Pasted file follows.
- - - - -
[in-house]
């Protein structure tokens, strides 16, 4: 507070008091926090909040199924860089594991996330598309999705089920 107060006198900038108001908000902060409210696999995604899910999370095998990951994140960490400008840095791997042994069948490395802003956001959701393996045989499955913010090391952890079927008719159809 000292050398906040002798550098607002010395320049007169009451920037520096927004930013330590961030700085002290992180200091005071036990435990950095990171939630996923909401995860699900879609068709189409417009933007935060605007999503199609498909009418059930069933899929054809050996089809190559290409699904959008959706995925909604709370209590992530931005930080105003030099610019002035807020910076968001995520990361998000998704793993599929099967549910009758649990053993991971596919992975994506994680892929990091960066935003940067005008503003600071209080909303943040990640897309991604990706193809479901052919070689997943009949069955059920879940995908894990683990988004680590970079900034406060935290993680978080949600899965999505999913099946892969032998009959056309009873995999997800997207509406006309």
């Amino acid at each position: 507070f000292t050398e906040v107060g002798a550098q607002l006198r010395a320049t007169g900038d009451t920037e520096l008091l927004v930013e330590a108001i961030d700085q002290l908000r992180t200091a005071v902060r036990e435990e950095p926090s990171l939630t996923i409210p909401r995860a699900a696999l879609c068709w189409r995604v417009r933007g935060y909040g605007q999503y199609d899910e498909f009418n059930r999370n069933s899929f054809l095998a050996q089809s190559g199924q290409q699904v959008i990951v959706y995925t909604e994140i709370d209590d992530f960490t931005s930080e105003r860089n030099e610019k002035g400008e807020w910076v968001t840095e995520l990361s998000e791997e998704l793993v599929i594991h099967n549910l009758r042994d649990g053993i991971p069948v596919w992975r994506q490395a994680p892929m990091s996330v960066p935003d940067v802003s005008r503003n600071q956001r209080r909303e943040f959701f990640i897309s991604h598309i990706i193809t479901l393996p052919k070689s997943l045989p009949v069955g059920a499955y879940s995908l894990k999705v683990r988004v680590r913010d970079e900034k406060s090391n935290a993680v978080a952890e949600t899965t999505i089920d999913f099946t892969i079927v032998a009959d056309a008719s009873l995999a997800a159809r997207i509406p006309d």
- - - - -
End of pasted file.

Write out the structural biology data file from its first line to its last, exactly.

[in-house]
């Protein structure tokens, strides 16, 4: 507070008091926090909040199924860089594991996330598309999705089920 107060006198900038108001908000902060409210696999995604899910999370095998990951994140960490400008840095791997042994069948490395802003956001959701393996045989499955913010090391952890079927008719159809 000292050398906040002798550098607002010395320049007169009451920037520096927004930013330590961030700085002290992180200091005071036990435990950095990171939630996923909401995860699900879609068709189409417009933007935060605007999503199609498909009418059930069933899929054809050996089809190559290409699904959008959706995925909604709370209590992530931005930080105003030099610019002035807020910076968001995520990361998000998704793993599929099967549910009758649990053993991971596919992975994506994680892929990091960066935003940067005008503003600071209080909303943040990640897309991604990706193809479901052919070689997943009949069955059920879940995908894990683990988004680590970079900034406060935290993680978080949600899965999505999913099946892969032998009959056309009873995999997800997207509406006309």
């Amino acid at each position: 507070f000292t050398e906040v107060g002798a550098q607002l006198r010395a320049t007169g900038d009451t920037e520096l008091l927004v930013e330590a108001i961030d700085q002290l908000r992180t200091a005071v902060r036990e435990e950095p926090s990171l939630t996923i409210p909401r995860a699900a696999l879609c068709w189409r995604v417009r933007g935060y909040g605007q999503y199609d899910e498909f009418n059930r999370n069933s899929f054809l095998a050996q089809s190559g199924q290409q699904v959008i990951v959706y995925t909604e994140i709370d209590d992530f960490t931005s930080e105003r860089n030099e610019k002035g400008e807020w910076v968001t840095e995520l990361s998000e791997e998704l793993v599929i594991h099967n549910l009758r042994d649990g053993i991971p069948v596919w992975r994506q490395a994680p892929m990091s996330v960066p935003d940067v802003s005008r503003n600071q956001r209080r909303e943040f959701f990640i897309s991604h598309i990706i193809t479901l393996p052919k070689s997943l045989p009949v069955g059920a499955y879940s995908l894990k999705v683990r988004v680590r913010d970079e900034k406060s090391n935290a993680v978080a952890e949600t899965t999505i089920d999913f099946t892969i079927v032998a009959d056309a008719s009873l995999a997800a159809r997207i509406p006309d």